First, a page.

Consider a common situation. After a long and uncomfortable pregnancy, an expectant mother asks her doctor if she can choose a date for her delivery. She has considered her family’s complicated schedule including childcare issues, her work situation, her husband’s work schedule, and the availability of grandparents to visit and provide support. She might mention holidays or competing birthdays of other family members. (Not unusual—my wife and I did not want our daughter’s birthday to be Halloween). For discussion, let’s say she tells her doctor that “Friday” would be the ideal day for her baby’s birth.
Her obstetrician tells her that she will not be 39 weeks until Sunday, making Monday the earliest option for her delivery. She feels frustrated that her doctor does not understand how this small difference would complicate her life—that there seems to be no flexibility in her doctor’s decision.
Until recently, few expectant parents got to “choose” a delivery date. Most babies were born after labor began spontaneously. Relatively few exceptions were generally related to medical complications that made delivery safer for mother and/or baby than continuation of the pregnancy. This is still true for the majority of pregnancies. But today, more women are asked “What day would you prefer for your delivery?”
Scheduled deliveries are more common today for a number of reasons. There are more cesarean deliveries, fewer vaginal births after cesarean delivery, and more elective inductions (labor induced for a non-medical reason). Each of these deserves to be the topic of a future blog post. But for now, let’s focus on why obstetricians have become so inflexible about offering a delivery date before the end of 39 weeks of gestation (pregnancy).
The timing of a scheduled elective delivery depends on your baby’s gestational age (age before birth) and the risk of prematurity. It is important to understand that gestational age is usually just an estimate and the risk of prematurity is a variable term. We count “gestational age” as the number of days or weeks from the first day of the last menstrual period (LMP). We assume that ovulation and conception occurred 14 days after that date. Since menstrual cycles vary and ovulation delay is possible, the baby’s exact gestational age is only known in cases of in vitro fertilization or when ovulation was documented using biochemical testing. The day we estimate as your “due date” (EDD) is assigned as 40 weeks from your LMP date. Normal should be viewed as delivery around that imprecise date. In fact, around 80% of babies arrive sometime between 2-weeks before and 2-weeks after your EDD.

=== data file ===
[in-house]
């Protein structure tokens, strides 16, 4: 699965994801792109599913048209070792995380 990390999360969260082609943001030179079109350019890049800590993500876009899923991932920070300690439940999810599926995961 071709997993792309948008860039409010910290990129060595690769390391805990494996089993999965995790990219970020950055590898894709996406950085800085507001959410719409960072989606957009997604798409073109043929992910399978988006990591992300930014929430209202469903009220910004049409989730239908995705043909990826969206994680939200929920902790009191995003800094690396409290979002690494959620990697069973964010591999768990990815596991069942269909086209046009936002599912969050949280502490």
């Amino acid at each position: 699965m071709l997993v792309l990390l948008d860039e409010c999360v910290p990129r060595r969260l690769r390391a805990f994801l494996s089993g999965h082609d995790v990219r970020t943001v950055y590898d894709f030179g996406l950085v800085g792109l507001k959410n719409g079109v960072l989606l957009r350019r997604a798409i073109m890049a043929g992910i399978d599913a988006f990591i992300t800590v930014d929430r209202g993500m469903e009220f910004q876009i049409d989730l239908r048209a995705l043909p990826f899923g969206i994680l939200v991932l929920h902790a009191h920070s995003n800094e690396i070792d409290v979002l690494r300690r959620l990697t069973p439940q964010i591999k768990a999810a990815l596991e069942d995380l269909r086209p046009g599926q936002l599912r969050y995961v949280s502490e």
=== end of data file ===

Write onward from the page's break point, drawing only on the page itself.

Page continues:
A baby’s ability to survive the transition to life outside the uterus improves with gestational age. Before 24 weeks, chance for a healthy life is near zero. For “term” infants the risk of serious complications or death is very low. Keeping that maturation difference in mind, we have—for many years—used 38 weeks as a guideline when advising our patients about an elective delivery.
Recently, however, medical studies have given us new information. The newest data show a statistical difference in the health of infants born at 39 weeks, compared with those born at 38 weeks. For that reason, guidelines have changed nationally. Since that small change, significantly fewer babies are being admitted to newborn intensive care units (NICU)—indicating healthier newborns. Most hospitals, including Brookwood, now require obstetricians to document a medical reason (a complication for mother or baby that makes early delivery necessary) if we schedule a delivery before 39 weeks.
Back to the beginning, if you are anticipating a schduled delivery, we want to help you choose a “family friendly” date. For you and your doctor, your baby’s health will always be the top priority. Remember, Healthy Babies Need 39 Weeks!